PATIENTS will begin to reap the benefits of a new £10m hospital this week after a two-year building project.

Chester-le-Street Community Hospital has been built on the site of the town's former hospital, using Private Finance Initiative cash. It has 39 beds, four palliative care beds, a children's centre, a day hospital for the elderly and a pharmacy.

It also has a full range of outpatient clinics which will be opening next week, including radiology, dentistry, podiatry, speech and language therapy, as well as a physiotherapy treatment unit with gym facilities.

Hospital equipment and patients are being moved to the new site this week.

Emphasis has been placed on making the building light, airy and attractive for patients and it includes a terrace cafe and a courtyard with an ornamental pond.

The hospital replaced a 19th Century building, which was demolished to make way for the development at the beginning of 2001. During construction work patients have been cared for in temporary ward facilities at Highfield Hospital, off Newcastle Road.

County Durham and Tees Valley NHS Strategic Health Authority spokesman Xerxes Setna said: "This week we're starting to transfer inpatients and ward equipment from the old hospital. Next week, the outpatients clinic and centres will open and start operating, although we are not having an official opening until the place is up and running."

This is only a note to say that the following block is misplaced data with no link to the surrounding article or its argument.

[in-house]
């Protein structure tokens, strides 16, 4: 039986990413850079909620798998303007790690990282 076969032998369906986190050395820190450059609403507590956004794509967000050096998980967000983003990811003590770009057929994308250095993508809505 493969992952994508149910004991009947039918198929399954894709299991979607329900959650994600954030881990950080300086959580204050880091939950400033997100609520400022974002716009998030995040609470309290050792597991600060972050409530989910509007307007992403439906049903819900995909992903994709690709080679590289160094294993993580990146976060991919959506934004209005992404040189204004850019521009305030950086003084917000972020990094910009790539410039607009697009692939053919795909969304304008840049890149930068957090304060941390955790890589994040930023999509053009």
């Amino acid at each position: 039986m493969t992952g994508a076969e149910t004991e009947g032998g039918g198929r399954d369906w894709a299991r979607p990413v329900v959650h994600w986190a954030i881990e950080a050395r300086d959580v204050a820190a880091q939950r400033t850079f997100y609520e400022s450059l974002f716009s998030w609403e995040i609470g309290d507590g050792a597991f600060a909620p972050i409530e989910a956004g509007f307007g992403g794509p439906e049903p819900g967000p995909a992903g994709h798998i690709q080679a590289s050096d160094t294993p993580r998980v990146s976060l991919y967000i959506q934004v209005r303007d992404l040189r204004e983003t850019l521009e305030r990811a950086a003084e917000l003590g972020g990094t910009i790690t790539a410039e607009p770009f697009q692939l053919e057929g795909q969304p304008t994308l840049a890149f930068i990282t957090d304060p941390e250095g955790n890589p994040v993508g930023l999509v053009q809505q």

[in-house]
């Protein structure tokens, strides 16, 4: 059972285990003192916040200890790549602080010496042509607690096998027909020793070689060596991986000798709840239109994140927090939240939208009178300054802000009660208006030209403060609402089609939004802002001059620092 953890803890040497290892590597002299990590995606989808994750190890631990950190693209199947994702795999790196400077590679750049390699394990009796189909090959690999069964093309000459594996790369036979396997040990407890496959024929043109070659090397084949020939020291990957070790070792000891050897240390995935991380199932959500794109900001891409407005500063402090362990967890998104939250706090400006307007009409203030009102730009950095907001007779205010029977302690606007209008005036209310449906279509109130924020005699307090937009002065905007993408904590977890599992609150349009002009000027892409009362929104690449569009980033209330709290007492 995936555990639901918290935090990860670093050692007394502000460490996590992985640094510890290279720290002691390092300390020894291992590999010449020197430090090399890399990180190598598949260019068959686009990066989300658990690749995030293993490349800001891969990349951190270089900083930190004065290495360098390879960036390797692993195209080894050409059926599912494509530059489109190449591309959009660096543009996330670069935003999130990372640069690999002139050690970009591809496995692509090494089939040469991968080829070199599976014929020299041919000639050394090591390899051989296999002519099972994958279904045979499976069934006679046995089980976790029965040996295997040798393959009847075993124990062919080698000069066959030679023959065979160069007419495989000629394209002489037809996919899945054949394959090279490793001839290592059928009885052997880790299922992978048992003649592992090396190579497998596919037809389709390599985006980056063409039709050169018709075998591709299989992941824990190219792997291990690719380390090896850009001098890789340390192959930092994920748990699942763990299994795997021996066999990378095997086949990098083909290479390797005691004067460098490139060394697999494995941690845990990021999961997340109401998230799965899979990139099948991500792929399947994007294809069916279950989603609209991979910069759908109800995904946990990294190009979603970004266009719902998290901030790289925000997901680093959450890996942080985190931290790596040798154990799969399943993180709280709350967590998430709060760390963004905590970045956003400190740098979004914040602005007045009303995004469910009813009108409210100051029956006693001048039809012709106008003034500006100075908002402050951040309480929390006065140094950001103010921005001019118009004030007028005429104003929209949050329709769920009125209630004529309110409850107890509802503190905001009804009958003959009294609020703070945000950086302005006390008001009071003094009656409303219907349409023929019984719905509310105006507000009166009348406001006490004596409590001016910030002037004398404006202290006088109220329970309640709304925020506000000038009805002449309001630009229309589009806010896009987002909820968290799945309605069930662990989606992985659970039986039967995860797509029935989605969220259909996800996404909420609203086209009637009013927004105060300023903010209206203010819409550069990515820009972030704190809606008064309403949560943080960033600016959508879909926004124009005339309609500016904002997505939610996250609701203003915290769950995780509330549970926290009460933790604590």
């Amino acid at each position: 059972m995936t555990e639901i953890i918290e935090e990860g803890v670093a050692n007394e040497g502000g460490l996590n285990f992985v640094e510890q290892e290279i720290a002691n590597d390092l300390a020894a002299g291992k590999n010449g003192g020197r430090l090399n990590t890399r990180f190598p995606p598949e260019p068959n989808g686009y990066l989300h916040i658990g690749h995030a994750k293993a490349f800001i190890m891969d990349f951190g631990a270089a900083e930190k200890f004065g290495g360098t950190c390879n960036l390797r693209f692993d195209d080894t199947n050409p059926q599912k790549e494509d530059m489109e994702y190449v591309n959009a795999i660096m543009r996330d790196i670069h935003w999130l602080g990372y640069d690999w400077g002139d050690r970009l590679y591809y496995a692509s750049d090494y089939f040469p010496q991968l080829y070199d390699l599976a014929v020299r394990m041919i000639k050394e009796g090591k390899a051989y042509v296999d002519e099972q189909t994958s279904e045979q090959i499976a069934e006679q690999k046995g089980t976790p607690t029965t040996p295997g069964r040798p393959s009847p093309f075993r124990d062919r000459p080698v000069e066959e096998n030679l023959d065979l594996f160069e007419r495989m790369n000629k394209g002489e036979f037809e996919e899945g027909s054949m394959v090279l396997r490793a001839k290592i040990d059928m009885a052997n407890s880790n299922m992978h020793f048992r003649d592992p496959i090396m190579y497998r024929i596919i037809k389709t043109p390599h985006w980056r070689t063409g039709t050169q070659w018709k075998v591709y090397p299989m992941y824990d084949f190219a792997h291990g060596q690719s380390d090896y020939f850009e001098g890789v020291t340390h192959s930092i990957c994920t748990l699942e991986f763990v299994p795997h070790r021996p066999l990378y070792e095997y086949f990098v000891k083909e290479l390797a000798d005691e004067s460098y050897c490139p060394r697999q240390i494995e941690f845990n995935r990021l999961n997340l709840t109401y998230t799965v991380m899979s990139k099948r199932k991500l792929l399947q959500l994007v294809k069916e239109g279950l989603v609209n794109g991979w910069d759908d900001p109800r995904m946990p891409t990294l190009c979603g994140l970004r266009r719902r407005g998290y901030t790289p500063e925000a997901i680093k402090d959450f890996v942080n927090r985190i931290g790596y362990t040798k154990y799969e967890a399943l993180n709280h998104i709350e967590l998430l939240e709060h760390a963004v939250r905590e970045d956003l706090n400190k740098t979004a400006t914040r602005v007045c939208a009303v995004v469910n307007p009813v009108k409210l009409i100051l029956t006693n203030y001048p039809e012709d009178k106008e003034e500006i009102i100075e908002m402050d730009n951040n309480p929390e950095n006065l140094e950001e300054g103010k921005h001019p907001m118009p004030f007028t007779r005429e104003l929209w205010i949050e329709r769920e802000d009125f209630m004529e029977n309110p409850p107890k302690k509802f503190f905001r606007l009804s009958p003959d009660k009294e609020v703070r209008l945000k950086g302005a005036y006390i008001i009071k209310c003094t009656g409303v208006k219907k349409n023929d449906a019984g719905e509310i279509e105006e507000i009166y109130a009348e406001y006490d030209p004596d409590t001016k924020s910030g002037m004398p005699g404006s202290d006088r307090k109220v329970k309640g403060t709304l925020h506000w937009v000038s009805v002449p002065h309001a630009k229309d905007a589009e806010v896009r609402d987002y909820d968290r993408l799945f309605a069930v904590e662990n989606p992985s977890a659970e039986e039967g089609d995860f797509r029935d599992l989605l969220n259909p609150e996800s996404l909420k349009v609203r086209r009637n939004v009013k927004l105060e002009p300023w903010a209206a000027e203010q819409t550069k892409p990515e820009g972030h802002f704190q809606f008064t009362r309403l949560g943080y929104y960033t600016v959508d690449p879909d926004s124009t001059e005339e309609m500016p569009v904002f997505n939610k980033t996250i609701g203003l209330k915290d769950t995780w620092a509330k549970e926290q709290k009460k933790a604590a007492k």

Chester-le-Street District Council leader Linda Ebbatson said: "This is very good news for the town. I'm sure both the staff and patients who have been using the Highfield Hospital site will very much welcome the new facilities."

Durham and Chester-le-Street Primary Care Trust and the North East Ambulance Service are also located on the site, with dedicated road access for the two ambulances based there.

As with the old hospital, the centre does not have an accident and emergency unit. But unlike other recently-built, privately financed hospitals, it has not lost out on facilities. The £67m Bishop Auckland General Hospital lost its obstetrics, special care baby unit and paediatric services to Darlington Memorial Hospital when it was rebuilt and the University Hospital of North Durham has come in for much criticism because of a shortage beds.